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PERÚ
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Discussion Starter · #1 · (Edited)
In Lima, the capital city of my country, Peru (South America), it was common a certain type of balconies whose design surprised the European travelers. They used to say Lima resembled an Islamic city because of these balconies. Some mentioned that their origin was in Cairo and Baghdad.
I have heard about the shanasheel. I would like to know more about that type of Iraqi architecture. Do you know where is further information? and which Baghdad's quarters still have shanasheels?

This is a 19th century's picture of Mantas street in Lima, Peru.
 

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Nice thread idea, well i found this information on Iraqi style "shanasheel" architecture.

"
Iraq, Baghdad/Adhamiya – Iraqi society is quite proud of its different types of architecture and design. Their buildings have evolved and taken different shapes over Iraq's history. In the time of the Babylonian civilization, the City of Babylon was famous for not just its decadence, but also the manner in which the houses and other buildings were constructed. During the era of the Abbasid Dynasty the Caliphs built many sites that are still standing until this moment. Buildings such as Al-Mustansariya university and several mosques like Al-Malwiyah in Samarra, were built by the Abbasids. Certainly some of Iraq's most famous recent architectural marvels are the bizarre monuments built under Saddam Hussein's regime, ending with the unfinished "Great Mosque" whose minarets are shaped like Iraqi Scud missiles.

The designs of houses vary widely across Iraq. You will find many different styles, likely there are more architectural styles than ethnic groups! A simple survey will uncover everything from houses made of mud and scrap metal to the most modern home designs. Most houses now share a similar design that is close to common Western designs. There are of course some differences in the way the houses look, and they have a certain Middle-Eastern flair of course. One of the rare architectural designs is called Shanasheel, "the hanging silk." This style of house was first found in the 1800s and early twentieth century. People first popularized this style in the city of Basra. This design depends greatly on wood and colored glass. After it became popular in Basra the design began to be used first in Baghdad and then in most Arabic countries. The Shanasheel design has been especially popular because it helps the house to stay cool in the Summer, while keeping warm in the Winter.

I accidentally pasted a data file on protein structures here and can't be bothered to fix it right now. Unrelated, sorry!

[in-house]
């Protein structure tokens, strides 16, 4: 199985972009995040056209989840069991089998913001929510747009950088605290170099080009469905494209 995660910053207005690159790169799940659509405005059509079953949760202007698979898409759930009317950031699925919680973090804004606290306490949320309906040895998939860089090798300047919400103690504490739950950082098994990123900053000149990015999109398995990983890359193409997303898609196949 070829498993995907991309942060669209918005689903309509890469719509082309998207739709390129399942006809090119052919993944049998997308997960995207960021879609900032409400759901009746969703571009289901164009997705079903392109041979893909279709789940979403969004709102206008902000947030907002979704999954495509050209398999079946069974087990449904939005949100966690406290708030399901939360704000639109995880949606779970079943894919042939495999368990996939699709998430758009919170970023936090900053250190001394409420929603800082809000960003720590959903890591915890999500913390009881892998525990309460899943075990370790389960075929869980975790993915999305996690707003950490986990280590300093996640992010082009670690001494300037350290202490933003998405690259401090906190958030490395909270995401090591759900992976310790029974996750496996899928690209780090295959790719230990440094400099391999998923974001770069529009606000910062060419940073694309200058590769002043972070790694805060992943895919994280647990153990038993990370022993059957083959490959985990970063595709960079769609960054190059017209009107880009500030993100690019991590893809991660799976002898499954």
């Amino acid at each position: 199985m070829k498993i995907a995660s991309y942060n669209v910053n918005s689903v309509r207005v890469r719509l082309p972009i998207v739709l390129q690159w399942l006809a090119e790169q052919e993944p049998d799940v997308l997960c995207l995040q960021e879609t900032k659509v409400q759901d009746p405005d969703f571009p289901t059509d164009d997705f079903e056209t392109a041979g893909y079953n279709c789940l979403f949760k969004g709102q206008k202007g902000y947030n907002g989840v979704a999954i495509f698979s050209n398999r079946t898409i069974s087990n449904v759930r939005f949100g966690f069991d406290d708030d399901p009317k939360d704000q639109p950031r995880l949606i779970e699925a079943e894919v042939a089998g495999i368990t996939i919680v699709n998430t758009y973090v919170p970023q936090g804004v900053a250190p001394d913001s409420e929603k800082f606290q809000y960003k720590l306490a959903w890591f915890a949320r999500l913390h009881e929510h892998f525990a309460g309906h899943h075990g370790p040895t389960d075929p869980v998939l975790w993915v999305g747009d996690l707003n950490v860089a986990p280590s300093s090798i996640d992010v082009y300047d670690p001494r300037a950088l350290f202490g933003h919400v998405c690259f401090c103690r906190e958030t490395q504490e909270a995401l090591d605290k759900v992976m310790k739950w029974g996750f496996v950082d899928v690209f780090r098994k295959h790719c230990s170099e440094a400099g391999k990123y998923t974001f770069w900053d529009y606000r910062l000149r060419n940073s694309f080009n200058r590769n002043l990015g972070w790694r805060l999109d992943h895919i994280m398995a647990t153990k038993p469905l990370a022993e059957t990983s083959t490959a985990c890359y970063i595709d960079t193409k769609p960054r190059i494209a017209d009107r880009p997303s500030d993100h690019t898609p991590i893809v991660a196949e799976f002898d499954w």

Many Iraqi artists began including the Shanasheel design in their artwork, creating a specifically Iraqi traditional style. They included it in paintings or graffiti on the walls around Baghdad. Through this practice the art traveled to Europe and to other places far from Iraq. Due to the age of most of the houses, they are particularly susceptible to damage from bombings and mortar attacks. Because of this, many of the homes are particularly dangerous to live in today, due to a high risk of collapse.

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Here is a link to a video in the "Alive in Baghdad" series, specifically covering Shanasheel, Iraqi Traditional Architecture.
http://www.blip.tv/file/1221824
 

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Shanasheels are most commonly known for being found in Basra. I'll try to find some pictures.
 

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Shanasheel in the old city of Basra 1954



Again, in Basra

 

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^^ I just realised that is the same building, maybe the second photo was taken years later from the same angle, who knows.

Anyway here are some more up to date ones in Baghdad.

Old Baghdadi house





Shanasheel in an old Baghdadi street in Kadhumia district



 

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dreams of Babylon rising
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Hi Luisch.

the type of Closed balconies in Lima resembles more the Ottoman Turkish rather than Iraqi or Egyptian styles.

for example...


 

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PERÚ
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Discussion Starter · #9 · (Edited)
Thank you for all your answers and comments.
Here I post other old pictures of Lima. These houses still exist.

House of Osambela


House of Negreiros. I like very much the wood latticework of these balconies.


 

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^^These images above are of those in the Kadhimiya district, there are also some in Adhamiyah as provided in the link to a video i previously posted. I imagine they must be in and around all of Baghdad, it is a prevalent feature of Iraqi architecture.
 

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dreams of Babylon rising
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Do you know the name of the quarter/district where these balconies are? Maybe all the Baghdadi balconies are concentrated in the same district ¿?
All the houses built in Iraq until the 1930s were of this type, not only in Baghdad but in the smaller cities too.
 

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^^ Gorgoues!!

Here's another shot of a Jewish house in Basra.

 
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